Deterministic and stochastic systems lie at the heart of applied mathematics. They are dynamical models of the real world, whose reach is widespread and growing rapidly. Interest in such models grew from the discovery of chaos in simple models of atmospheric circulation, at almost the same time as astonishingly well-ordered and predictable behaviour was observed in models of particle physics. These starting points led to the development of new tools in applied mathematics, which turned out to be profoundly effective at describing emergent behaviours and change. The Economist magazine has stated that "The equations of a good theory are taken to represent physical reality because they can be used to make predictions". This unit will present a toolbox for describing and predicting outcomes. The tools also allow for methods of checking how parameters in a model could be changed to compare predictions to observations. You will learn how profound mathematical theory is applied to produce tools that are universal, adaptable and far-reaching. You will adapt and apply this fundamental theory to these to explore classical and current applications of mathematics to real world problems. You will use methods, developed to study classical areas, as springboards for new tools for innovative applications such as artificial intelligence and machine learning.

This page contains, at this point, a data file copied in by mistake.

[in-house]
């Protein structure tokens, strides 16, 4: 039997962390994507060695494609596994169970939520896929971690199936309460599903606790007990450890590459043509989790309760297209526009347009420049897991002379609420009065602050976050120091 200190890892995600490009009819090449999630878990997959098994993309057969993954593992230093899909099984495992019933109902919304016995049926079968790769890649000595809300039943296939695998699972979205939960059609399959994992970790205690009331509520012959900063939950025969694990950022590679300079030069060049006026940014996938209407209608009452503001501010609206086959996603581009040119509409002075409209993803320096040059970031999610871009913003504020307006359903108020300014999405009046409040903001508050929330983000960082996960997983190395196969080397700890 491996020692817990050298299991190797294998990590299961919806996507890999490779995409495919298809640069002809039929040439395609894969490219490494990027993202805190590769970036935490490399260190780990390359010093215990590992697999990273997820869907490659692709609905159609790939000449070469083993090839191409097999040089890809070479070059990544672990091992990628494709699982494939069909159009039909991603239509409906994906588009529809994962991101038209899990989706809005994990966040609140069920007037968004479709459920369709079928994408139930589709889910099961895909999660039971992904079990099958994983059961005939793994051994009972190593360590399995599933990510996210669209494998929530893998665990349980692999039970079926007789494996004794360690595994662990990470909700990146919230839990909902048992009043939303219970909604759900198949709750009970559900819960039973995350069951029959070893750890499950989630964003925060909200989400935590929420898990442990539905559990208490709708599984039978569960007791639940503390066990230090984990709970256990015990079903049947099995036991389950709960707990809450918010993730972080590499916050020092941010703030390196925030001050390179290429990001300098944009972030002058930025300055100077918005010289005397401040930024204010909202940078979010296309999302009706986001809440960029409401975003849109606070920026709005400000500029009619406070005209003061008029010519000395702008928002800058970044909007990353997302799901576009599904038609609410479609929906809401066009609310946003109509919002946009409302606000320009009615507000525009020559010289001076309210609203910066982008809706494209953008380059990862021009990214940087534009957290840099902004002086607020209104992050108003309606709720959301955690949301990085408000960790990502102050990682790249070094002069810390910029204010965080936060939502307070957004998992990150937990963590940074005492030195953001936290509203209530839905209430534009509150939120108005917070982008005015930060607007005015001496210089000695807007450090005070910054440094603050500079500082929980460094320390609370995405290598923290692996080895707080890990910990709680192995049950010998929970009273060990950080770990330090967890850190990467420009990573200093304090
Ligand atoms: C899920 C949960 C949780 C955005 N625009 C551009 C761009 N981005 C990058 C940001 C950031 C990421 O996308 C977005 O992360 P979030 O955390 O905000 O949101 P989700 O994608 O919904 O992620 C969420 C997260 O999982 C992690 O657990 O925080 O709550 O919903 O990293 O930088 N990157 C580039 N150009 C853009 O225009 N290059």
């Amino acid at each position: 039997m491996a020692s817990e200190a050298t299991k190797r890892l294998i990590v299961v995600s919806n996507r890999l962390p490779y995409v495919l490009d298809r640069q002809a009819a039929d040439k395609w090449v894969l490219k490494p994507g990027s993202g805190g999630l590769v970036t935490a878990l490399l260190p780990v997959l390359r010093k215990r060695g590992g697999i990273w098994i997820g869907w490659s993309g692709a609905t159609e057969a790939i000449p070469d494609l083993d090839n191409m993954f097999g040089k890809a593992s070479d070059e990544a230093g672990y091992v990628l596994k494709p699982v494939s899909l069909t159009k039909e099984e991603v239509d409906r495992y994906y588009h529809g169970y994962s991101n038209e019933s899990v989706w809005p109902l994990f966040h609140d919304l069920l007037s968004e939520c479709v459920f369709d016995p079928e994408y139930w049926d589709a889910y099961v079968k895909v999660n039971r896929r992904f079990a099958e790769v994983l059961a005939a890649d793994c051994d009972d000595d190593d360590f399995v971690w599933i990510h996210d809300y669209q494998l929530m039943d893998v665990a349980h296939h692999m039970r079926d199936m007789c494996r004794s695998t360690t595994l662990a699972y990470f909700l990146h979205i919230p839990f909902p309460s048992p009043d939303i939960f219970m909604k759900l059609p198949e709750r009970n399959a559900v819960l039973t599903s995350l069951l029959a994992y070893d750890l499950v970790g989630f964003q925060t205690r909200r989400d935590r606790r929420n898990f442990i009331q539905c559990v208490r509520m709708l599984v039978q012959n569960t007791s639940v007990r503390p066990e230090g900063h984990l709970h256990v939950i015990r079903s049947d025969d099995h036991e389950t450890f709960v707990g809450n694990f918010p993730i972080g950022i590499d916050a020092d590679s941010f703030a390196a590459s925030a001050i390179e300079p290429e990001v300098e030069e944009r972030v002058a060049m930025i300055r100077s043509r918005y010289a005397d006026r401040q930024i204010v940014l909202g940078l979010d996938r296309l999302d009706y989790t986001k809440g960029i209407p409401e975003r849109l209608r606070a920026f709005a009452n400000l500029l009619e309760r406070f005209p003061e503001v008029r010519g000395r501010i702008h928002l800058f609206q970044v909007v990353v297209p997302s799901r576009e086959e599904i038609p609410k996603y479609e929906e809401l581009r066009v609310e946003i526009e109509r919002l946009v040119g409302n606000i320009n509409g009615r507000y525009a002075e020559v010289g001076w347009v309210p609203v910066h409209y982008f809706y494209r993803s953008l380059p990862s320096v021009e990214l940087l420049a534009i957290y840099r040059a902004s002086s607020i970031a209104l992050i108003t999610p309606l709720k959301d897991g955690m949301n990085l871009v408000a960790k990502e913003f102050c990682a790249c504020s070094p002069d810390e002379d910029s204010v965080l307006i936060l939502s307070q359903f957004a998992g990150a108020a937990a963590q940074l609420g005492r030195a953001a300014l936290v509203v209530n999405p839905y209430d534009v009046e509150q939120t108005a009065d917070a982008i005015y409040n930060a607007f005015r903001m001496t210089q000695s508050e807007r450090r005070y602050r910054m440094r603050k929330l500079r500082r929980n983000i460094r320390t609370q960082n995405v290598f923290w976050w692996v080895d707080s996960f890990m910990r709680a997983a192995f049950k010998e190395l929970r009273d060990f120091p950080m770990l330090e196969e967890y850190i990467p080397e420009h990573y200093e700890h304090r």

4-5 contact hours/week comprising lectures, and tutorials or seminars
tutorial participation (10%), written assignments (40%), final exam (50%)
Familiarity with the methods of classical applied mathematics (e.g., MATH4412) and some experience of probabilistic systems (e.g., STAT3021, MATH4311 or equivalent). Please consult with the coordinator for further information.